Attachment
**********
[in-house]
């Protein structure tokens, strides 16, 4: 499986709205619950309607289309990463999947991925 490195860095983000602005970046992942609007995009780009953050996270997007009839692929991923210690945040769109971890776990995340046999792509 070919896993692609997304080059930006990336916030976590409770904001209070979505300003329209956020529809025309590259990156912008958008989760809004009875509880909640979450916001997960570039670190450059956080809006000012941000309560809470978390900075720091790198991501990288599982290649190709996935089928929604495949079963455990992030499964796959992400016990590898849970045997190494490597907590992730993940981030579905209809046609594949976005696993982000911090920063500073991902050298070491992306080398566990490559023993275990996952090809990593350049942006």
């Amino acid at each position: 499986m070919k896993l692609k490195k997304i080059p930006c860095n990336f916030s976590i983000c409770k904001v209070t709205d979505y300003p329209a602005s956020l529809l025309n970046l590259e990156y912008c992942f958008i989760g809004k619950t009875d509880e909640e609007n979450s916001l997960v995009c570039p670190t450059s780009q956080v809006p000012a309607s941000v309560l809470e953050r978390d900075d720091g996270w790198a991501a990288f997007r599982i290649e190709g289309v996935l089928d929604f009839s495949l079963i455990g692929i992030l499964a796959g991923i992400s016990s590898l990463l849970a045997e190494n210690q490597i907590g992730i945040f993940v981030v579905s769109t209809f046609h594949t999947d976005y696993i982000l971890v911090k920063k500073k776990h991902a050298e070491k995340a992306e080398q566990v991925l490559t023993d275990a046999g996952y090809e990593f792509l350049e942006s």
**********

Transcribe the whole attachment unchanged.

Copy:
[in-house]
């Protein structure tokens, strides 16, 4: 499986709205619950309607289309990463999947991925 490195860095983000602005970046992942609007995009780009953050996270997007009839692929991923210690945040769109971890776990995340046999792509 070919896993692609997304080059930006990336916030976590409770904001209070979505300003329209956020529809025309590259990156912008958008989760809004009875509880909640979450916001997960570039670190450059956080809006000012941000309560809470978390900075720091790198991501990288599982290649190709996935089928929604495949079963455990992030499964796959992400016990590898849970045997190494490597907590992730993940981030579905209809046609594949976005696993982000911090920063500073991902050298070491992306080398566990490559023993275990996952090809990593350049942006």
């Amino acid at each position: 499986m070919k896993l692609k490195k997304i080059p930006c860095n990336f916030s976590i983000c409770k904001v209070t709205d979505y300003p329209a602005s956020l529809l025309n970046l590259e990156y912008c992942f958008i989760g809004k619950t009875d509880e909640e609007n979450s916001l997960v995009c570039p670190t450059s780009q956080v809006p000012a309607s941000v309560l809470e953050r978390d900075d720091g996270w790198a991501a990288f997007r599982i290649e190709g289309v996935l089928d929604f009839s495949l079963i455990g692929i992030l499964a796959g991923i992400s016990s590898l990463l849970a045997e190494n210690q490597i907590g992730i945040f993940v981030v579905s769109t209809f046609h594949t999947d976005y696993i982000l971890v911090k920063k500073k776990h991902a050298e070491k995340a992306e080398q566990v991925l490559t023993d275990a046999g996952y090809e990593f792509l350049e942006s």